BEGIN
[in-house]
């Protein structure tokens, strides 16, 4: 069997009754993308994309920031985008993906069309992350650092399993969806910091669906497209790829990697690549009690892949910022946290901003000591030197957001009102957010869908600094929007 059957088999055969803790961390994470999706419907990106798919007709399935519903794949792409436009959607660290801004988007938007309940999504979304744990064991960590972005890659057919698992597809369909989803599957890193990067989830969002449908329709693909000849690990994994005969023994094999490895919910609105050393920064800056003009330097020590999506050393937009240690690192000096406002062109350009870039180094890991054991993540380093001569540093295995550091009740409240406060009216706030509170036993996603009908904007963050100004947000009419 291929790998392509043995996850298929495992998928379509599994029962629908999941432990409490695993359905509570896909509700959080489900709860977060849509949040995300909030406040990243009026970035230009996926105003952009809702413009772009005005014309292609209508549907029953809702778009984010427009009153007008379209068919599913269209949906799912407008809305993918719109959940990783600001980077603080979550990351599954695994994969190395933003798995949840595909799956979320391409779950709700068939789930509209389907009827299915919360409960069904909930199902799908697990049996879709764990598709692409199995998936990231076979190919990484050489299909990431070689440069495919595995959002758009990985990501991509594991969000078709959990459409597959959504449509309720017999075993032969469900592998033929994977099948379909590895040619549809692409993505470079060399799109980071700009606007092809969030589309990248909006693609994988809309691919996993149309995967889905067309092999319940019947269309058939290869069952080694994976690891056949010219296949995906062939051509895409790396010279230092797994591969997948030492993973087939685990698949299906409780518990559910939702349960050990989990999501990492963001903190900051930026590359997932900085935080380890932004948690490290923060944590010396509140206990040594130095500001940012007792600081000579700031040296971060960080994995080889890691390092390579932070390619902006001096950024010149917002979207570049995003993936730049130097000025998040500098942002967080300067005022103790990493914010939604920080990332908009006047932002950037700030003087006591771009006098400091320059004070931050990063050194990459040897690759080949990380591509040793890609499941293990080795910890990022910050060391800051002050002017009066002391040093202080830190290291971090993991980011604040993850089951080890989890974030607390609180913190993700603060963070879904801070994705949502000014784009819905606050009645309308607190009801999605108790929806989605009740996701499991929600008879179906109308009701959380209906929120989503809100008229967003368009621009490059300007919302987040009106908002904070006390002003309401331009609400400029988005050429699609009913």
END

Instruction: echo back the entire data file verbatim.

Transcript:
[in-house]
């Protein structure tokens, strides 16, 4: 069997009754993308994309920031985008993906069309992350650092399993969806910091669906497209790829990697690549009690892949910022946290901003000591030197957001009102957010869908600094929007 059957088999055969803790961390994470999706419907990106798919007709399935519903794949792409436009959607660290801004988007938007309940999504979304744990064991960590972005890659057919698992597809369909989803599957890193990067989830969002449908329709693909000849690990994994005969023994094999490895919910609105050393920064800056003009330097020590999506050393937009240690690192000096406002062109350009870039180094890991054991993540380093001569540093295995550091009740409240406060009216706030509170036993996603009908904007963050100004947000009419 291929790998392509043995996850298929495992998928379509599994029962629908999941432990409490695993359905509570896909509700959080489900709860977060849509949040995300909030406040990243009026970035230009996926105003952009809702413009772009005005014309292609209508549907029953809702778009984010427009009153007008379209068919599913269209949906799912407008809305993918719109959940990783600001980077603080979550990351599954695994994969190395933003798995949840595909799956979320391409779950709700068939789930509209389907009827299915919360409960069904909930199902799908697990049996879709764990598709692409199995998936990231076979190919990484050489299909990431070689440069495919595995959002758009990985990501991509594991969000078709959990459409597959959504449509309720017999075993032969469900592998033929994977099948379909590895040619549809692409993505470079060399799109980071700009606007092809969030589309990248909006693609994988809309691919996993149309995967889905067309092999319940019947269309058939290869069952080694994976690891056949010219296949995906062939051509895409790396010279230092797994591969997948030492993973087939685990698949299906409780518990559910939702349960050990989990999501990492963001903190900051930026590359997932900085935080380890932004948690490290923060944590010396509140206990040594130095500001940012007792600081000579700031040296971060960080994995080889890691390092390579932070390619902006001096950024010149917002979207570049995003993936730049130097000025998040500098942002967080300067005022103790990493914010939604920080990332908009006047932002950037700030003087006591771009006098400091320059004070931050990063050194990459040897690759080949990380591509040793890609499941293990080795910890990022910050060391800051002050002017009066002391040093202080830190290291971090993991980011604040993850089951080890989890974030607390609180913190993700603060963070879904801070994705949502000014784009819905606050009645309308607190009801999605108790929806989605009740996701499991929600008879179906109308009701959380209906929120989503809100008229967003368009621009490059300007919302987040009106908002904070006390002003309401331009609400400029988005050429699609009913």